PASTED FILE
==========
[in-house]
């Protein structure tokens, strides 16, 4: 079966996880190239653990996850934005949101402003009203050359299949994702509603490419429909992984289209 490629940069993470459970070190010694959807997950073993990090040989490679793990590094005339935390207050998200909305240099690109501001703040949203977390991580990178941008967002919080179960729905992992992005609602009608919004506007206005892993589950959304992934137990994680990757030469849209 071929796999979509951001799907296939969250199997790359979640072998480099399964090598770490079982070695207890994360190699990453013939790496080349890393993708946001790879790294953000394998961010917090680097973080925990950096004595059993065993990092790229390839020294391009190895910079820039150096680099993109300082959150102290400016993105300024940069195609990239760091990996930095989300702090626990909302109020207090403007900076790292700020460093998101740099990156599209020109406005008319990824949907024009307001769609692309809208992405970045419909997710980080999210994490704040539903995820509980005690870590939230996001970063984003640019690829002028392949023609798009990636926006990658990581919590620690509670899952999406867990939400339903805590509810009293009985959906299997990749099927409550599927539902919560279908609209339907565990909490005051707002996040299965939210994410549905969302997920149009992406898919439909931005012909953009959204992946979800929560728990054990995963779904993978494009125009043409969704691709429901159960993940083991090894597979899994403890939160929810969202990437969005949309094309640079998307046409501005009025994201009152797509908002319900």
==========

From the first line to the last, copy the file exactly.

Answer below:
[in-house]
């Protein structure tokens, strides 16, 4: 079966996880190239653990996850934005949101402003009203050359299949994702509603490419429909992984289209 490629940069993470459970070190010694959807997950073993990090040989490679793990590094005339935390207050998200909305240099690109501001703040949203977390991580990178941008967002919080179960729905992992992005609602009608919004506007206005892993589950959304992934137990994680990757030469849209 071929796999979509951001799907296939969250199997790359979640072998480099399964090598770490079982070695207890994360190699990453013939790496080349890393993708946001790879790294953000394998961010917090680097973080925990950096004595059993065993990092790229390839020294391009190895910079820039150096680099993109300082959150102290400016993105300024940069195609990239760091990996930095989300702090626990909302109020207090403007900076790292700020460093998101740099990156599209020109406005008319990824949907024009307001769609692309809208992405970045419909997710980080999210994490704040539903995820509980005690870590939230996001970063984003640019690829002028392949023609798009990636926006990658990581919590620690509670899952999406867990939400339903805590509810009293009985959906299997990749099927409550599927539902919560279908609209339907565990909490005051707002996040299965939210994410549905969302997920149009992406898919439909931005012909953009959204992946979800929560728990054990995963779904993978494009125009043409969704691709429901159960993940083991090894597979899994403890939160929810969202990437969005949309094309640079998307046409501005009025994201009152797509908002319900």